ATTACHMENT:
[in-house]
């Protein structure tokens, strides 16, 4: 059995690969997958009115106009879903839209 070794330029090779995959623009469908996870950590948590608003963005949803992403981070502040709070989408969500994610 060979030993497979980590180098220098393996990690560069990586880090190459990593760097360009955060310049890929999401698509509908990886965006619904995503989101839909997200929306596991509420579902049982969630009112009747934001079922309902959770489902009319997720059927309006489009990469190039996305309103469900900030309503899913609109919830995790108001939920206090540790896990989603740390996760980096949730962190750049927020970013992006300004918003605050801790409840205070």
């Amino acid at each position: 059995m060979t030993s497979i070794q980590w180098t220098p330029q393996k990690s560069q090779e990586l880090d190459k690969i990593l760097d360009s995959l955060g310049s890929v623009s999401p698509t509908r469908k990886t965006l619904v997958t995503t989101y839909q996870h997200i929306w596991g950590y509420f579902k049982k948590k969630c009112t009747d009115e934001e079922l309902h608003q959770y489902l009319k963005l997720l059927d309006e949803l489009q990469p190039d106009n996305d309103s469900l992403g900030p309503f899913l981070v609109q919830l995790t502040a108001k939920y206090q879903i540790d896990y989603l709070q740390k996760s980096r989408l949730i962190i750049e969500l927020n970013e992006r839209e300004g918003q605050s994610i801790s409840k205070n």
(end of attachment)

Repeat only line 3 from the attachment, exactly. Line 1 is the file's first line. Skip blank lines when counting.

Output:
């Amino acid at each position: 059995m060979t030993s497979i070794q980590w180098t220098p330029q393996k990690s560069q090779e990586l880090d190459k690969i990593l760097d360009s995959l955060g310049s890929v623009s999401p698509t509908r469908k990886t965006l619904v997958t995503t989101y839909q996870h997200i929306w596991g950590y509420f579902k049982k948590k969630c009112t009747d009115e934001e079922l309902h608003q959770y489902l009319k963005l997720l059927d309006e949803l489009q990469p190039d106009n996305d309103s469900l992403g900030p309503f899913l981070v609109q919830l995790t502040a108001k939920y206090q879903i540790d896990y989603l709070q740390k996760s980096r989408l949730i962190i750049e969500l927020n970013e992006r839209e300004g918003q605050s994610i801790s409840k205070n």